Evidence is weaker regarding the types and intensity of human contact that could make IBCT effective, but patients need not receive follow-up directly from their physician or nurse care manager. Rather, family members and other patients (21) also may play an important role in supporting behavioral changes. The key element is likely to be the patient's sense that the communication is in the context of a relationship that is genuine, supportive, credible, and part of their vision for an overall plan to improve their diabetes-related health status under the direction of their health care team.

Patients with diabetes and their clinicians can be overwhelmed by the need to address comorbid conditions and other psychosocial concerns. Nevertheless, the majority of adults with diabetes have at least one comorbid chronic disease (8789), and conditions such as depression, chronic pain (9092), heart failure, and dementia often make diabetes self-care goals such as regular exercise and medication adherence almost impossible to attain (93). People may be “a patient with diabetes” while they are in a doctor's office, but diabetes is low on the list of characteristics of how they would define themselves (well below mother, policeman, church member, African American, friend, etc.). The advantage of IBCT communication is that diabetes services can enter the real world in which patients live. Efforts to do so, however, must find a way to provide the information and self-management support patients need in a manner that fits with their own life agenda. In short, new IBCT services must be based on a holistic patient-centered model that takes patients' full range of comorbid conditions and their own goals into account.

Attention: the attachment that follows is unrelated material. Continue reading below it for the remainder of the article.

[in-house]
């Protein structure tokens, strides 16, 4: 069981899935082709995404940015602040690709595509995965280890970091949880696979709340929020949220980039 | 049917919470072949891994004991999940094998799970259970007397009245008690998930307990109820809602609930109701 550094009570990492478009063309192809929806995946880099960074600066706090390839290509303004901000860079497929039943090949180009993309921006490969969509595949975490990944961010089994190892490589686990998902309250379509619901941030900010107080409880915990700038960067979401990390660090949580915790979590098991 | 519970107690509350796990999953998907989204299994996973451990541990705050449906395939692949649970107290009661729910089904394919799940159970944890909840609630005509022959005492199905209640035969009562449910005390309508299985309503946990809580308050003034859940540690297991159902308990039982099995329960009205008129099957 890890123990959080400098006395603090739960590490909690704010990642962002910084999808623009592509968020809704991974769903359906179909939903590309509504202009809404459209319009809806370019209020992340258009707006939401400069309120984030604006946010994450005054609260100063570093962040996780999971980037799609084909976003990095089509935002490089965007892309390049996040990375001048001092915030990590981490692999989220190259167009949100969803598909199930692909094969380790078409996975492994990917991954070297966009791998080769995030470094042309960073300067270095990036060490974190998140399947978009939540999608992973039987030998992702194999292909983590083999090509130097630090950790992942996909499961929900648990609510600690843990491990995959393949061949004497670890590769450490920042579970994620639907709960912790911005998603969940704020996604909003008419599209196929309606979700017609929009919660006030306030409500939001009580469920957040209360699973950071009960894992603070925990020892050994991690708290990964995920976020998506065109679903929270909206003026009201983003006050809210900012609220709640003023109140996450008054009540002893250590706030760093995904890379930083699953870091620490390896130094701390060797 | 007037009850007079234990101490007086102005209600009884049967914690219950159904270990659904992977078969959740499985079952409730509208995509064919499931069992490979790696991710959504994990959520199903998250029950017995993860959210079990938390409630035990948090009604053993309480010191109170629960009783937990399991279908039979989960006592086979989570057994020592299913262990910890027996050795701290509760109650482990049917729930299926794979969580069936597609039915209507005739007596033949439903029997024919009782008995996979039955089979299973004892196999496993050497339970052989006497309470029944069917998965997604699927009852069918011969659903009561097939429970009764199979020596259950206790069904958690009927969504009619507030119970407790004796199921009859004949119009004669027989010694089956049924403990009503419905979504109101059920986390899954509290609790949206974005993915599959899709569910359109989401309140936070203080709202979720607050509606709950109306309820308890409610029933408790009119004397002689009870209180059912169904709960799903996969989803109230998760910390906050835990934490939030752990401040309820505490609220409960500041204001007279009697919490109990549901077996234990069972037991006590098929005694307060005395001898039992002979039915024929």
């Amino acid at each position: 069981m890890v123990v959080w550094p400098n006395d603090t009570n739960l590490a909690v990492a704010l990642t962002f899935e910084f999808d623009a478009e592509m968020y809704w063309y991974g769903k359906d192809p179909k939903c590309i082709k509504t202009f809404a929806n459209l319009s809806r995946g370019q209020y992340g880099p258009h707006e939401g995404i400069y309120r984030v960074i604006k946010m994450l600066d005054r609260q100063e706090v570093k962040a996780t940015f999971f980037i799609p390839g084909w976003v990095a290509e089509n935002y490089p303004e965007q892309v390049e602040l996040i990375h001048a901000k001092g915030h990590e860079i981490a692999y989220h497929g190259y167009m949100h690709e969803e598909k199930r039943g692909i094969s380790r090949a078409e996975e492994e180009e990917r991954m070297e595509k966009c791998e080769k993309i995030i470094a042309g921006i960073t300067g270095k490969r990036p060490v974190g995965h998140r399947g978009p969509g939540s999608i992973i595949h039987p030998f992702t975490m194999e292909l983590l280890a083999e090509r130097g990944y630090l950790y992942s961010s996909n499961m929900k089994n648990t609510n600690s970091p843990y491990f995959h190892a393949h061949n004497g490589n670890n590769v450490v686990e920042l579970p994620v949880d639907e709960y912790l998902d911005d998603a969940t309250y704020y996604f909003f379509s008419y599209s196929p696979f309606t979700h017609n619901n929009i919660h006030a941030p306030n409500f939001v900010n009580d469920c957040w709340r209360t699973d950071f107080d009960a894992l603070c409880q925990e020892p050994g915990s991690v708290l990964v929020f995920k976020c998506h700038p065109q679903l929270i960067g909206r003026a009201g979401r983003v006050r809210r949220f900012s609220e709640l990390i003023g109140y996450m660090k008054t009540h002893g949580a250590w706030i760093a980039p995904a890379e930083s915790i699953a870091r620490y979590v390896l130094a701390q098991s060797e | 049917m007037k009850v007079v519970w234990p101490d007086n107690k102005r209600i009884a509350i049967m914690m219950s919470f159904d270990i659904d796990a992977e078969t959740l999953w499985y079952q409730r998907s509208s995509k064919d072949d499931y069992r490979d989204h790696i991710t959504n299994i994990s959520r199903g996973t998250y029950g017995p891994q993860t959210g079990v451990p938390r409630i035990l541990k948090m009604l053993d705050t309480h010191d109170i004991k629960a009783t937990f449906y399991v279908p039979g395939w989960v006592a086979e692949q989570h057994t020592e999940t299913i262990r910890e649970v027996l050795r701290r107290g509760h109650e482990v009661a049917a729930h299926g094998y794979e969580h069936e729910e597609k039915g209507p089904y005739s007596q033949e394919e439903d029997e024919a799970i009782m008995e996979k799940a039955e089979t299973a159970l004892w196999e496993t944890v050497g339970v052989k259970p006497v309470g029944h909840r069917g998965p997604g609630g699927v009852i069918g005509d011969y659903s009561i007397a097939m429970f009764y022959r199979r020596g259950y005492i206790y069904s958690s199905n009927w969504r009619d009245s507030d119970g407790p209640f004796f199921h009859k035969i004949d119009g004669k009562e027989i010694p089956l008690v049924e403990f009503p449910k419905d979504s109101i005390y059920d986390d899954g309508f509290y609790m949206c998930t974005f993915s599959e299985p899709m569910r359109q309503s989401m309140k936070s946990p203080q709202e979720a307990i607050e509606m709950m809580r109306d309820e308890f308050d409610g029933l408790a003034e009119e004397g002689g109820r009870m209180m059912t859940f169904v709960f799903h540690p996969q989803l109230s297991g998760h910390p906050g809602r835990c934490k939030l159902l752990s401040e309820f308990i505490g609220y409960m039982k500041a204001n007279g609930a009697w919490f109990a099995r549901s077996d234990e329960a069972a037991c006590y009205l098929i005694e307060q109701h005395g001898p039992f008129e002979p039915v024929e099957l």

If appropriately designed and delivered, patients with a variety of sociodemographic characteristics, including patients with limited functional health literacy or English proficiency, will use IBCT as part of their diabetes care (94). Nevertheless, the benefits of these technologies are not equally distributed across patients. Many patients already have the resources they need to effectively manage their illness and may receive little benefit from the types of support that are possible through IBCT. At the opposite extreme are patients with problems such as an unstable residence or other serious psychosocial needs who lack the basic resources to take advantage of this additional support. While patients with the poorest health status (e.g., diabetic patients with the worst glycemic control) are often targeted for new IBCT services, they may not be the patients who can benefit the most. Rather, IBCT may be of greatest benefit to the large number of patients with an interest and basic capacity to improve their diabetes care but who need the additional support for self-monitoring and self-management information that IBCT can provide. Health systems should carefully consider which patients could benefit from IBCT-based self-management services. Just as clinicians do not prescribe the same hypoglycemic drug in the same dose to all of their patients, we need to get more sophisticated in matching the right IBCT to the right patient at the right time.